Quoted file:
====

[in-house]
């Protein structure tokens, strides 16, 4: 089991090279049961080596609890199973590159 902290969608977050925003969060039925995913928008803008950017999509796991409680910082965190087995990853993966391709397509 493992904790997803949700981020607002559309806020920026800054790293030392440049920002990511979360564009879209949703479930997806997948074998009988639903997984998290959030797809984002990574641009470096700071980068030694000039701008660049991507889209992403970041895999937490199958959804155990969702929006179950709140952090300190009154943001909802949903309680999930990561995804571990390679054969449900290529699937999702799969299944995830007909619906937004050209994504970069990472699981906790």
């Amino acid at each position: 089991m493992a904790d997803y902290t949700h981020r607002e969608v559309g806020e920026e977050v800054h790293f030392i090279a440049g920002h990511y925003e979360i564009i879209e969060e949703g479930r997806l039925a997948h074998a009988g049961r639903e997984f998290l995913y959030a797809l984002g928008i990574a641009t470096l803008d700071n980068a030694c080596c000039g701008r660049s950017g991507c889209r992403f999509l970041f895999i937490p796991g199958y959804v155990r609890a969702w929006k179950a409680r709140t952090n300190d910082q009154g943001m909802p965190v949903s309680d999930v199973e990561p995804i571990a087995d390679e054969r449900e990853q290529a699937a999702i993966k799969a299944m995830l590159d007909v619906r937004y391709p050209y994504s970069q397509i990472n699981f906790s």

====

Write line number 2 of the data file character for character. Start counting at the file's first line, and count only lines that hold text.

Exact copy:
């Protein structure tokens, strides 16, 4: 089991090279049961080596609890199973590159 902290969608977050925003969060039925995913928008803008950017999509796991409680910082965190087995990853993966391709397509 493992904790997803949700981020607002559309806020920026800054790293030392440049920002990511979360564009879209949703479930997806997948074998009988639903997984998290959030797809984002990574641009470096700071980068030694000039701008660049991507889209992403970041895999937490199958959804155990969702929006179950709140952090300190009154943001909802949903309680999930990561995804571990390679054969449900290529699937999702799969299944995830007909619906937004050209994504970069990472699981906790």